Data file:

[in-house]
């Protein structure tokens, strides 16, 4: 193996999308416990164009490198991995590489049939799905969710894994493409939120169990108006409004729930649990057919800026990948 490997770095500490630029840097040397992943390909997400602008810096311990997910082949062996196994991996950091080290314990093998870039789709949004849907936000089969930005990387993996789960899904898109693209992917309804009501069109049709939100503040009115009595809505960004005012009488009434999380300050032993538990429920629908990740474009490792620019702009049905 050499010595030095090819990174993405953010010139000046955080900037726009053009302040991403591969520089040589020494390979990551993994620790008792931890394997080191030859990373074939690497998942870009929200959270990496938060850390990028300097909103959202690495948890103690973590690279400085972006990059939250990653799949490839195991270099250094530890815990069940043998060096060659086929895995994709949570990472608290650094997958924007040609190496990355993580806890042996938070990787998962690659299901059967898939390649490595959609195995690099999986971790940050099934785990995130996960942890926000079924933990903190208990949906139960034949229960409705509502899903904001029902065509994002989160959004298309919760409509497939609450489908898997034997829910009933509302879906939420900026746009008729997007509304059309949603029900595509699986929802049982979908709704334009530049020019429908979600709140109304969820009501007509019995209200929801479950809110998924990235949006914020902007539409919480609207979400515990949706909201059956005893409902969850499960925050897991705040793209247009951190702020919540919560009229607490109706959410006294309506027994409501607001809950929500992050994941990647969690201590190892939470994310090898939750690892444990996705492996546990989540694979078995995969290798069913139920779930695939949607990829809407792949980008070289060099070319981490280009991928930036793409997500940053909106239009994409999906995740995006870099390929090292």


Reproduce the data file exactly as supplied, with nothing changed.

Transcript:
[in-house]
């Protein structure tokens, strides 16, 4: 193996999308416990164009490198991995590489049939799905969710894994493409939120169990108006409004729930649990057919800026990948 490997770095500490630029840097040397992943390909997400602008810096311990997910082949062996196994991996950091080290314990093998870039789709949004849907936000089969930005990387993996789960899904898109693209992917309804009501069109049709939100503040009115009595809505960004005012009488009434999380300050032993538990429920629908990740474009490792620019702009049905 050499010595030095090819990174993405953010010139000046955080900037726009053009302040991403591969520089040589020494390979990551993994620790008792931890394997080191030859990373074939690497998942870009929200959270990496938060850390990028300097909103959202690495948890103690973590690279400085972006990059939250990653799949490839195991270099250094530890815990069940043998060096060659086929895995994709949570990472608290650094997958924007040609190496990355993580806890042996938070990787998962690659299901059967898939390649490595959609195995690099999986971790940050099934785990995130996960942890926000079924933990903190208990949906139960034949229960409705509502899903904001029902065509994002989160959004298309919760409509497939609450489908898997034997829910009933509302879906939420900026746009008729997007509304059309949603029900595509699986929802049982979908709704334009530049020019429908979600709140109304969820009501007509019995209200929801479950809110998924990235949006914020902007539409919480609207979400515990949706909201059956005893409902969850499960925050897991705040793209247009951190702020919540919560009229607490109706959410006294309506027994409501607001809950929500992050994941990647969690201590190892939470994310090898939750690892444990996705492996546990989540694979078995995969290798069913139920779930695939949607990829809407792949980008070289060099070319981490280009991928930036793409997500940053909106239009994409999906995740995006870099390929090292």